By Debbie Lynn
Clowns to left of me, jokers to the right—here I am, stuck in the middle with you. – Stealers Wheel
Politics: It’s a mind-bending thing to witness.
I rarely voice my thoughts about Donkeys vs. Elephants because for the most part, I have had no interest in the unconscious ways of our so-called leaders. There is a part of me that doesn’t want to be involved at all, and the other part that says, “How can I not?”
It is the push-pull of a heart and mind that sees and hears the inconsistency of the system that is supposed be upheld with liberty and justice for all (except of course in an election year), and the karmic wheel keeps spinning.
But my thoughts on the matter are uncomfortable. I see them come in, they give me an uneasy tug to the dark side, and I don’t like it. And lately, I have sat with the realization that being a bystander (kissing the thoughts of staying neutral good-bye, and keeping my mouth shut in this arena), is getting harder to do.
The toxicity, the barriers and the immaturity of the nasty game is growing; it is inciting fear, insulting our intelligence and the race to the finish makes for some ugly ideology. I am constantly shaking my head about the abusive “in-your-face” ignorance that America is being exposed to and now, embracing.
So I lean in.
I know I am not the only one who is feeling the effects of a country torn, and we try to make sense of the senseless. I reflect. It was only eight years ago that another battle raged in the Red vs. Blue/White vs. Black; and here we are again, a country divided and fighting each other as the toxic words are running rabid.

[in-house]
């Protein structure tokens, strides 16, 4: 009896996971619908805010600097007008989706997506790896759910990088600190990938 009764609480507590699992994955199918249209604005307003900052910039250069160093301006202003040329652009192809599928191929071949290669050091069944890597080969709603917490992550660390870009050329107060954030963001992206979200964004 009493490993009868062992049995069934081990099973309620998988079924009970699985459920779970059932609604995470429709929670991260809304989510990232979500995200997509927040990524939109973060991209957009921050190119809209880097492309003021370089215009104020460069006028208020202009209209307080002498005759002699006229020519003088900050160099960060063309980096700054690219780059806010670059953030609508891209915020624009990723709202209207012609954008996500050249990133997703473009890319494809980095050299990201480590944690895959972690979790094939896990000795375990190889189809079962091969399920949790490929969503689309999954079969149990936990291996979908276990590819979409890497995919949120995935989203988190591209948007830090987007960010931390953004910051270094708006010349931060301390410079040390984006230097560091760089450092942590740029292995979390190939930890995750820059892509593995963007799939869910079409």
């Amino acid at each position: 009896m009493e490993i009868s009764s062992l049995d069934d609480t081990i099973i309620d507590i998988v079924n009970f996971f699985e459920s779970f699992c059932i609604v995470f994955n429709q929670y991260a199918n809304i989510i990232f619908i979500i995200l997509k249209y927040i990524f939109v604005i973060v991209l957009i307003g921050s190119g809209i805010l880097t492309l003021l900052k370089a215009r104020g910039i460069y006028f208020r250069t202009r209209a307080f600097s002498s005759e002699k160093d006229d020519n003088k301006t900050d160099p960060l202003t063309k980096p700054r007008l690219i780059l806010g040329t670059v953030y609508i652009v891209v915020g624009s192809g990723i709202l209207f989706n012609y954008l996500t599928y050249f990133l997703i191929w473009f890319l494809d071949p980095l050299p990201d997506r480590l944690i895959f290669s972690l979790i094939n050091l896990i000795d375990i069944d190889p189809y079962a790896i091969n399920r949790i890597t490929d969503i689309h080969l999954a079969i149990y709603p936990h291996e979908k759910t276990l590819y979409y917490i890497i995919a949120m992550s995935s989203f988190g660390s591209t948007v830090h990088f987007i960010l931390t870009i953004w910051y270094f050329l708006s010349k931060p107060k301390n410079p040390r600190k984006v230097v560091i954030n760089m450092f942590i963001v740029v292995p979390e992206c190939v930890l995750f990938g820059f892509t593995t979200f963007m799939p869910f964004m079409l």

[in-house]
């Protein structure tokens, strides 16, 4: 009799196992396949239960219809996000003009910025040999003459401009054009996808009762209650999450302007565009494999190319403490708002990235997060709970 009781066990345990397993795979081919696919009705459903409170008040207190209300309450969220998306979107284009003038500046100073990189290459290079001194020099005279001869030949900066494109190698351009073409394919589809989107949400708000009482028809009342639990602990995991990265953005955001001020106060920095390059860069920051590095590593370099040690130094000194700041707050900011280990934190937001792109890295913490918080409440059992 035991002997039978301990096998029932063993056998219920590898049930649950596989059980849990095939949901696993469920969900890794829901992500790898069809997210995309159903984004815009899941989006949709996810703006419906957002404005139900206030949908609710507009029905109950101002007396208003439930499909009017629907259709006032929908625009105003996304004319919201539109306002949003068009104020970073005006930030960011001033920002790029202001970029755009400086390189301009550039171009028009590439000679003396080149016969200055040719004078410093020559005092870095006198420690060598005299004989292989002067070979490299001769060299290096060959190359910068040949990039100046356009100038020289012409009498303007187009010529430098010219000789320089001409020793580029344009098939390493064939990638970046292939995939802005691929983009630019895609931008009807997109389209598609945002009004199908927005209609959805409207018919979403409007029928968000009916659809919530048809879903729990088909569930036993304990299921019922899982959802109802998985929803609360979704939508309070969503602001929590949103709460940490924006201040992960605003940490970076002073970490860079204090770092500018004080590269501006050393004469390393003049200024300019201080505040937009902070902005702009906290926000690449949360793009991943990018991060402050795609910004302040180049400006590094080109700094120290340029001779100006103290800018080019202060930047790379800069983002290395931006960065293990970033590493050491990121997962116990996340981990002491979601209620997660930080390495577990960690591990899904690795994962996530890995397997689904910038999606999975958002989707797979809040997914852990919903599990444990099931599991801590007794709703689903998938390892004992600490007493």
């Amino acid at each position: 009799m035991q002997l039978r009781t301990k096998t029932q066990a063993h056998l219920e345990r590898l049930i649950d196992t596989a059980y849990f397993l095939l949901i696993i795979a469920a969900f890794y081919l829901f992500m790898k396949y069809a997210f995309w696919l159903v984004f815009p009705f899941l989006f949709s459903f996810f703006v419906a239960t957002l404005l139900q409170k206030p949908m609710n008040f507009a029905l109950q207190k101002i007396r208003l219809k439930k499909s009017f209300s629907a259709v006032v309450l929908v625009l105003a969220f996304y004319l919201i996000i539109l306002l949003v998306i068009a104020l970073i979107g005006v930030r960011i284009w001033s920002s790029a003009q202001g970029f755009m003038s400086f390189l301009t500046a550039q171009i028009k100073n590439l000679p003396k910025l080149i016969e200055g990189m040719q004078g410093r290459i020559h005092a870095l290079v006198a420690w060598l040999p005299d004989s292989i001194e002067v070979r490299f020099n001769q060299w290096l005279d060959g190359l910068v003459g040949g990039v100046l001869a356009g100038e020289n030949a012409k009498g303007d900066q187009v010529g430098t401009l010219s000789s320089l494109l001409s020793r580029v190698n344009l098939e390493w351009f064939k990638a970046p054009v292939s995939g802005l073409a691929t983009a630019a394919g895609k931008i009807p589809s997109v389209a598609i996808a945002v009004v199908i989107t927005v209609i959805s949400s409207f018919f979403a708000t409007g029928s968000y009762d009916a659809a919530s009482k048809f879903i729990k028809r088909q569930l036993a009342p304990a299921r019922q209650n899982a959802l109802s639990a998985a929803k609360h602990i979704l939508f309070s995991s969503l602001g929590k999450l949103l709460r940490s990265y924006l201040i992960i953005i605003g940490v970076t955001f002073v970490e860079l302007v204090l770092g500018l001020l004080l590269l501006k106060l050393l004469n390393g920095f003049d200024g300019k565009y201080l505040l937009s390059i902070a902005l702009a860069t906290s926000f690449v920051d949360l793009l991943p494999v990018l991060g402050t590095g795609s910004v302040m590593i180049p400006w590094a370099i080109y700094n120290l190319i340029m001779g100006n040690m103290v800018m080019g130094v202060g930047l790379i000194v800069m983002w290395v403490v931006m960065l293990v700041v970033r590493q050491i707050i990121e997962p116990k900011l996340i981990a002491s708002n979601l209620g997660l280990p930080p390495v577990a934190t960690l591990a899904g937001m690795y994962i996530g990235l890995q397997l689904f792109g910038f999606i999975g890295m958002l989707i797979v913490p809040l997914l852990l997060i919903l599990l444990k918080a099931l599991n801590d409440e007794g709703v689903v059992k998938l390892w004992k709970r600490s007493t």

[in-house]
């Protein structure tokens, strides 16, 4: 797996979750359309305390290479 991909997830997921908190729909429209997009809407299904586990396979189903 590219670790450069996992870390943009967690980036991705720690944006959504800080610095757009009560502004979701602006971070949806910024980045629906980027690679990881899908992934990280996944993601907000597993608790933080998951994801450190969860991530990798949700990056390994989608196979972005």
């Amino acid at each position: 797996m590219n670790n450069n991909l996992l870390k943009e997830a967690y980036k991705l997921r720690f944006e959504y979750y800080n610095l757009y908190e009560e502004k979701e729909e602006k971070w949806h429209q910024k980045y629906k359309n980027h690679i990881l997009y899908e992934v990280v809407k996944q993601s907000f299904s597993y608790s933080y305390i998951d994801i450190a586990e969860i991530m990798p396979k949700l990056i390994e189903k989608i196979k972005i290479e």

The conversations are laying blame: why and how did this happen (with little resolve), and I think that is a huge problem. No one—myself included—can see the middle road as reality. It certainly could be a solution, but the middle way means balance, means peace, means mutual respect and in a world gone mad, balance is having a hard time remaining in one place.
It shows us the paradox of the universe, within and beyond the opposites. It teaches us to be in the world but not of the world. – Jack Kornfield
So with each side taking bits and pieces of neutrality, bending and twisting truths to fit their mold, the scale tips deeper into a familiar territory of irresponsible rhetoric, because balance doesn’t make for good drama. As the past has shown us, when we had a very good candidate try to erect the Independent party, it was never quite juicy enough, nasty enough or strong-armed enough for the masses. That image didn’t bode well for society.
Trying to reach beyond the good and the bad of our electoral process is difficult at best when poison is seeping into our everyday existence. And just because we practice our neutral calm, doesn’t mean we are immune to the rest of the world.
Sometimes however, I feel more embedded into compassion when I see and hear what we are slowly becoming. I feel a deeper sense of duty to try and understand human nature without giving rise to my disdain.
But the currency so many want to deal in, is pain—pain from the disagreements, pain from hurtful words, pain from the exaggerated opinions and a pain from the lack of simple honor and respect. Pain is understood, and it all equates to the value placed on the yin/yang, the paradox of life, and life goes on. The rants and raves will continue. After all, it has been this way for thousands and thousands of years.
But I am an American, and I am going to quietly cast a vote that is as unassuming as possible. And you know what? There is a lot to be said about the single drop that causes a huge ripple.
The middle way for me is looking at what is possible (in the moment) and right now the moment is here. I can’t help but wish for betterment and it can only start with each one of us walking down that path to a world that has a larger capacity for love instead of hate.
Editor: Dana Gornall